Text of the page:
Florence Bucher was a reluctant seamstress, sewing her girls’ plain dresses using her old portable Singer® sewing machine, as was widely expected of a Mennonite mother in the 1950s. But her preferred dress patterns kept it simple – no buttonholes, please.
Gradually her older daughter Rachel took over the more complicated sewing. With her characteristic reliability, however, Florence continued to help the women make comforters in the sewing circle at Poarch Mennonite Church, in Atmore, Ala., where she and her husband Harold lived with their four children for 10 years in ministry with the Poarch Band of Creek Indians.
Florence not only served as dispatcher and public relations chief for Bucher Electrical Service, she volunteered extensively in her church and community.
Photo provided by Carol Bucher Bixler
After 25 years in Alabama, when the children had all left home and moved to places like Ohio, Virginia, Missouri and Illinois, Harold left his refrigeration business behind and took a job at the Mennonite Publishing House in Scottdale, Pa., – a location much closer to grandchildren than was Atmore, Ala.
On the move back to Pennsylvania, Florence told Harold that she did not want to tell anyone in Scottdale that she could sew, since that was not something she really enjoyed.
That fateful first Sunday at Kingview Mennonite Church, as people were getting to know the new couple, one woman asked Florence, “Do you have a sewing machine?” Ever a woman of veracity, there was only one answer to that question.
Within the week, Florence inherited boxes of fabric intended for MCC comforters and school kit bags. Given that Florence was such a great listener, she enjoyed the time spent with the women of Scottdale over the ensuing years. She frequently talked about all the good times with Alta Mae Erb (1891-1995), who was still sewing comforters as she neared her 100th birthday.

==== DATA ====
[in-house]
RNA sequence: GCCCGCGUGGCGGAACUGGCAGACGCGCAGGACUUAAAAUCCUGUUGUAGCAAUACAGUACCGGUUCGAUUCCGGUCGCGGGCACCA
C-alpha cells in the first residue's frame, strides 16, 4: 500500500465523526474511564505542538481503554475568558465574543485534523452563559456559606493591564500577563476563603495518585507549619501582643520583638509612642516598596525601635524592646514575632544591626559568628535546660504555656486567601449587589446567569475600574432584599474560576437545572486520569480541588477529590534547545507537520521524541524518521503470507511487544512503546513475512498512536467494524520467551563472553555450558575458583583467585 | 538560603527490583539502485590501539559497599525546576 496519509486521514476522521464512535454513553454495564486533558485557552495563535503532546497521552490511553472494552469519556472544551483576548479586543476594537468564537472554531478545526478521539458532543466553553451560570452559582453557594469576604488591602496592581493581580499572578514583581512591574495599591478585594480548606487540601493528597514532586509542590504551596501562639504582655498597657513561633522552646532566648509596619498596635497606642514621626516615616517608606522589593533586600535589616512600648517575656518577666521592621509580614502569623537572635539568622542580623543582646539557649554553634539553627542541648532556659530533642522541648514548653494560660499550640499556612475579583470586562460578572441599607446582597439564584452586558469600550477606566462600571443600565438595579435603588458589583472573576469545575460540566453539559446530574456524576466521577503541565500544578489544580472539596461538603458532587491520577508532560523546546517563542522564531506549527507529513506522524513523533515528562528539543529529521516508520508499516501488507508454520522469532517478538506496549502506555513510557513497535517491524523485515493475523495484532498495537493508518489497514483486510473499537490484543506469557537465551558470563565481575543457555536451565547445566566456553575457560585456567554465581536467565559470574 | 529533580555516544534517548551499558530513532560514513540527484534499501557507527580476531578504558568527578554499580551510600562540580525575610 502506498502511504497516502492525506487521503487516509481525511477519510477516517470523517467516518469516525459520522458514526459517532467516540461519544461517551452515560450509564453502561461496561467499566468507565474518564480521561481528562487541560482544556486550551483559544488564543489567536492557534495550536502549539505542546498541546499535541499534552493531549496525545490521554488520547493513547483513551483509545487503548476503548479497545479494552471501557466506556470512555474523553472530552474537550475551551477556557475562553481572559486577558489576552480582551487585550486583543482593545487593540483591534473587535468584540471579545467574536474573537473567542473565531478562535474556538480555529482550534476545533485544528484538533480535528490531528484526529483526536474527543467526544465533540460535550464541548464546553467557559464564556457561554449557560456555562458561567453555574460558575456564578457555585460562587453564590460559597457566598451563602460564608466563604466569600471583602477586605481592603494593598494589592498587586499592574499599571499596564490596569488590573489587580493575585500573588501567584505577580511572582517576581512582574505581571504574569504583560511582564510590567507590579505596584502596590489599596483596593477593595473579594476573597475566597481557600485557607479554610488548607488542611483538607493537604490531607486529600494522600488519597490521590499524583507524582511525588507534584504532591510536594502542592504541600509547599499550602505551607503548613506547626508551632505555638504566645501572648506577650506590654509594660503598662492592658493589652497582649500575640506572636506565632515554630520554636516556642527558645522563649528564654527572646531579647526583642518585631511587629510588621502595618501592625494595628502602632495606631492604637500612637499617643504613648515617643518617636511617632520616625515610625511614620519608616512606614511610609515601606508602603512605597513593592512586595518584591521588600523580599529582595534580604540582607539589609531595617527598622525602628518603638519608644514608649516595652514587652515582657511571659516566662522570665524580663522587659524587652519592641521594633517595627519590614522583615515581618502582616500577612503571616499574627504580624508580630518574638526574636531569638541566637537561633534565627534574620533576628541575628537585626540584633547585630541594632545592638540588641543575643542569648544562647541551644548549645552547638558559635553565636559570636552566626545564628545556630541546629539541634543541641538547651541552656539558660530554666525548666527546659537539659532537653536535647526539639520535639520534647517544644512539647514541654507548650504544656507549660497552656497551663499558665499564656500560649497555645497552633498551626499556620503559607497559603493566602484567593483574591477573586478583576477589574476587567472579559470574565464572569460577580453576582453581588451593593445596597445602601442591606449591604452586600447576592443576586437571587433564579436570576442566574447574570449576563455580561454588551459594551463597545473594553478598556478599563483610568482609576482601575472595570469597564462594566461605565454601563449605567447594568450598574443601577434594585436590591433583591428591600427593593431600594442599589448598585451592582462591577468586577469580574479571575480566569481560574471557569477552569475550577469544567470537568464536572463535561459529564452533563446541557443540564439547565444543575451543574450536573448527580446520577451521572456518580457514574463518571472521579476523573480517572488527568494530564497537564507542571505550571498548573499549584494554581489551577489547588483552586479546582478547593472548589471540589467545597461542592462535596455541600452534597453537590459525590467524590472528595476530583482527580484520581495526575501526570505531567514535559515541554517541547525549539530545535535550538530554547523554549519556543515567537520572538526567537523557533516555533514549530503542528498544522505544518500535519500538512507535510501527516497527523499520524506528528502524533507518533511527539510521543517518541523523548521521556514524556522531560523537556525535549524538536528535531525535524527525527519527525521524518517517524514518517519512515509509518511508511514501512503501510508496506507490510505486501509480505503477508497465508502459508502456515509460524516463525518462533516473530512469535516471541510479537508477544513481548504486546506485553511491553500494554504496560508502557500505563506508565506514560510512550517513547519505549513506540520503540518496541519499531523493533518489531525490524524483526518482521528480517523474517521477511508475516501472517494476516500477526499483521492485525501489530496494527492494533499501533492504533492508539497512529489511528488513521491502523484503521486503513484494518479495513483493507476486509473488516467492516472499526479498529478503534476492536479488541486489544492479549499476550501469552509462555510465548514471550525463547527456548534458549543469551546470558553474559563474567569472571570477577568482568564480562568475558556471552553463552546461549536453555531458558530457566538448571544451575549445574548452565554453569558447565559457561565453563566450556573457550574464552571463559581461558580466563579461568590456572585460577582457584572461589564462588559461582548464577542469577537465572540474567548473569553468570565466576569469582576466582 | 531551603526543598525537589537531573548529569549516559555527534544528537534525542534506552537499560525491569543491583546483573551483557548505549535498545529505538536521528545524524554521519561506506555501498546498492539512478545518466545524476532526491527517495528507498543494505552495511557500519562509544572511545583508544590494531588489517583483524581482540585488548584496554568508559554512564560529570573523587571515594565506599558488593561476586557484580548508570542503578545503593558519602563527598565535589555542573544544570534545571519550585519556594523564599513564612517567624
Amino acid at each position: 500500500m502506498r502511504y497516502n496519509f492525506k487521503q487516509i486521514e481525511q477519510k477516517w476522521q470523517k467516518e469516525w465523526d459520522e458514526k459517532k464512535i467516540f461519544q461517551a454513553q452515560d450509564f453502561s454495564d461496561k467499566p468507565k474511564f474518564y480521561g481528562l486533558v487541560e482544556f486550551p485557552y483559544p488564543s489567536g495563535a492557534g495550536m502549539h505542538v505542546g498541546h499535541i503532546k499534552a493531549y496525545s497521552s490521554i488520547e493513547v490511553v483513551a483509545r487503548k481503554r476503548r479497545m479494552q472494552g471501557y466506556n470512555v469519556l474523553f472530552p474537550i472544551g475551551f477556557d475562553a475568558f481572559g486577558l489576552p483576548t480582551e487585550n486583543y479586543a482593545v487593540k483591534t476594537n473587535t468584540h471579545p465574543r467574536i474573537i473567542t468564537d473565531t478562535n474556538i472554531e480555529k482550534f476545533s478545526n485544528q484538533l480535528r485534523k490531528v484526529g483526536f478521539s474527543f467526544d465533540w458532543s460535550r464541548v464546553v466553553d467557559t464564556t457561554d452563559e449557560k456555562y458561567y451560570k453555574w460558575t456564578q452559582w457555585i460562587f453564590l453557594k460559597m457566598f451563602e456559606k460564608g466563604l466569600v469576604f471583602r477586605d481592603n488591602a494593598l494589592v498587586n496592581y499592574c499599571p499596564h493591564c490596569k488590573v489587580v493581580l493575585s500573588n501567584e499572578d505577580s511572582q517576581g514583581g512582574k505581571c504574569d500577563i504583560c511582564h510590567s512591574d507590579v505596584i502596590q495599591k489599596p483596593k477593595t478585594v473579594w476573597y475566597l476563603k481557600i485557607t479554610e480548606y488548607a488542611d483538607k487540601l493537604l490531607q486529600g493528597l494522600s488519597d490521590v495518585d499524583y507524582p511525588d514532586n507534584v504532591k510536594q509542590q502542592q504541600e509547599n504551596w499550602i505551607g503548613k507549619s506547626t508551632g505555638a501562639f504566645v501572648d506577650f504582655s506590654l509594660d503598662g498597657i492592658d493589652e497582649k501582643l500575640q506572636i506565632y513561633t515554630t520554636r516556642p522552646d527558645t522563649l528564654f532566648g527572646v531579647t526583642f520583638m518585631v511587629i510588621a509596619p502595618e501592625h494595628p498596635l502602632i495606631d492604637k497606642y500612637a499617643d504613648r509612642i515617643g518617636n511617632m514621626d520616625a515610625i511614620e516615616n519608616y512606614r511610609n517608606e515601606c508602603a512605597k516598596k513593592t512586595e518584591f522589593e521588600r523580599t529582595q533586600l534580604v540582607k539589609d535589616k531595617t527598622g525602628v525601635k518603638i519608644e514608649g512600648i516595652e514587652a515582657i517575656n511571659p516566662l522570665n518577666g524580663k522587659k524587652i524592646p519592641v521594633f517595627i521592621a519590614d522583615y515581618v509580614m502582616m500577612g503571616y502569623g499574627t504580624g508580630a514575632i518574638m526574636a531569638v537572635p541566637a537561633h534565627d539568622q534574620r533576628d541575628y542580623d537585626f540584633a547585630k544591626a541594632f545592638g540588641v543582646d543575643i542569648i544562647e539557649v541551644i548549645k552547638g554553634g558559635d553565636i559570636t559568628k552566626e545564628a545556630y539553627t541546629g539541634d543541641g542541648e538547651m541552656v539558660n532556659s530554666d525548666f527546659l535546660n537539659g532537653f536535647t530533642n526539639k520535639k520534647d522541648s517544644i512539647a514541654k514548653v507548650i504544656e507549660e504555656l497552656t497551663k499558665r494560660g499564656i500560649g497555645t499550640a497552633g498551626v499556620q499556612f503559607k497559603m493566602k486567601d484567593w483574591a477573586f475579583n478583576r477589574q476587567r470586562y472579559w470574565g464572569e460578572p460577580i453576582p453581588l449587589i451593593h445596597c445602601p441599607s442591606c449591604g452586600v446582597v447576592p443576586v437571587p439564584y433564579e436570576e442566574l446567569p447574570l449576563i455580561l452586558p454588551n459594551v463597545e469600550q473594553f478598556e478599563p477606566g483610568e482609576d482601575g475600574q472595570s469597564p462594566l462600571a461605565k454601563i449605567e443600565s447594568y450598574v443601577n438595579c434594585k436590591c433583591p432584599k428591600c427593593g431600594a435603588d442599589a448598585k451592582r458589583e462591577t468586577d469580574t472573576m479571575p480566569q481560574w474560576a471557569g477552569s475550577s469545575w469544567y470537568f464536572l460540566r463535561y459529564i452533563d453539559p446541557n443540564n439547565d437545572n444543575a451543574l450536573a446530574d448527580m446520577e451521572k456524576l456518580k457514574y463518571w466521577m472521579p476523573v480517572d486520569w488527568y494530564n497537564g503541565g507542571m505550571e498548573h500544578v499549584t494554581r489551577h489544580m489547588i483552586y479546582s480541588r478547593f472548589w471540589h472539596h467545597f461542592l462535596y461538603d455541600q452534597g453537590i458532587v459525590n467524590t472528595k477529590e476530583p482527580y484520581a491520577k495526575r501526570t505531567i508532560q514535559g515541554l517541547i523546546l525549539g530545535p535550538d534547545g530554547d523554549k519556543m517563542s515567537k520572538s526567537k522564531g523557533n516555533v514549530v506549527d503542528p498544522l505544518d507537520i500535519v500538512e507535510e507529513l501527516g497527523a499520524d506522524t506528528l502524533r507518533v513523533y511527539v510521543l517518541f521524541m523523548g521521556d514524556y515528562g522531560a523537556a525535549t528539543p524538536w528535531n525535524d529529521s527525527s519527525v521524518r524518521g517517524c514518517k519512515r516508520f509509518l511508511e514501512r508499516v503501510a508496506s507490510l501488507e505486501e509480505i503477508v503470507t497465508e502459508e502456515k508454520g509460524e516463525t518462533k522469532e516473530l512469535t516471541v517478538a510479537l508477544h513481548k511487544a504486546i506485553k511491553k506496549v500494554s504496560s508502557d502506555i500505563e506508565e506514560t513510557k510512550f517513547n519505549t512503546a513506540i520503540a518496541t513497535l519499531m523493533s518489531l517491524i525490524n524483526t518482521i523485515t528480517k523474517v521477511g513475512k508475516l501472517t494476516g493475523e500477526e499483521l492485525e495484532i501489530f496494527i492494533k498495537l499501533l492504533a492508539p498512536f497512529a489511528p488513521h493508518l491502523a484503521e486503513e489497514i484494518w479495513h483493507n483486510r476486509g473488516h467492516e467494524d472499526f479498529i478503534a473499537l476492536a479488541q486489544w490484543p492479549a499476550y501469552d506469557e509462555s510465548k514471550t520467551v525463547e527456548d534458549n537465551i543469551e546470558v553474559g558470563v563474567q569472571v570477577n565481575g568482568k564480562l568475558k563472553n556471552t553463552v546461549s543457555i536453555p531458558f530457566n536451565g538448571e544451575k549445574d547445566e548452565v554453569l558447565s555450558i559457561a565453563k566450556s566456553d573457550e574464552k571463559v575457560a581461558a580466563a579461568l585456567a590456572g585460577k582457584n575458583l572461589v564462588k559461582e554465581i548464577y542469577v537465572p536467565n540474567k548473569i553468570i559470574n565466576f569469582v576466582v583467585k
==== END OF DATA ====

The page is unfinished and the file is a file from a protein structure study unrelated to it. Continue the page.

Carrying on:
As Florence and Harold approached their 80’s, it was obvious that it would be helpful for them to live closer to one of their children. With urban options in Indianapolis, St. Louis and Washington DC, small town Bellefontaine, Ohio, became the obvious choice.
Her daughter Rachel (Kauffman), former MCC Great Lakes board member, included Florence in her extensive work for MCC. Florence’s contribution was cutting out and then sewing together the patches for comforters.
There was always a comforter in the frame in Florence’s basement ready to be knotted, along with whoever in the community stopped by to help. For a full decade, this efficient duo turned out more than 300 comforters each year.
They worked so diligently, that given the wear and tear on successive machines, the local sewing machine service folks had on occasion been reluctant to honor warranties, suspecting her of using the machines industrially rather than the acknowledged personal use.
In between comforters, Florence was sewing MCC school kit bags. At about the time she celebrated her 90th birthday, she committed herself to sewing a dozen bags a day, six days a week. That pace of sewing and stringing more than 3,500 bags a year continued until a couple months after her 97th birthday.
Photo provided by Carol Bucher Bixler
At that point, her declining energy made it more difficult to continue at that rate. However, inasmuch as she had just been given enough fabric to assemble more than 700 school kit bags, Florence persevered.
After a diagnosis of acute leukemia at the beginning of August, she used her diminished energy to exchange greetings with her many friends and family members. However, she still managed to sew three bags three days before her death on September 14, 2018.
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Carol Bucher Bixler, husband Sam, and son Eric, were in Burkina Faso with MCC in the late 1980's. Florence moved to Indianapolis for her final year of life, much to Carol's delight. They are actively involved at Shalom Mennonite Church. Carol enjoys sewing almost as much as her mother does, and like her mother, has not figured out how to refocus service to MCC after age sixty.
David Bucher lives with his wife, Sharon Hoover, in Fairfax, Va., and is retired from the U.S. Patent & Trademark Office. They attend Community House Church in Washington D.C. David worked with Ten Thousand Villages in Alexandria, Va. for many years, and has volunteered with SWAP in Elkhorn, West Va.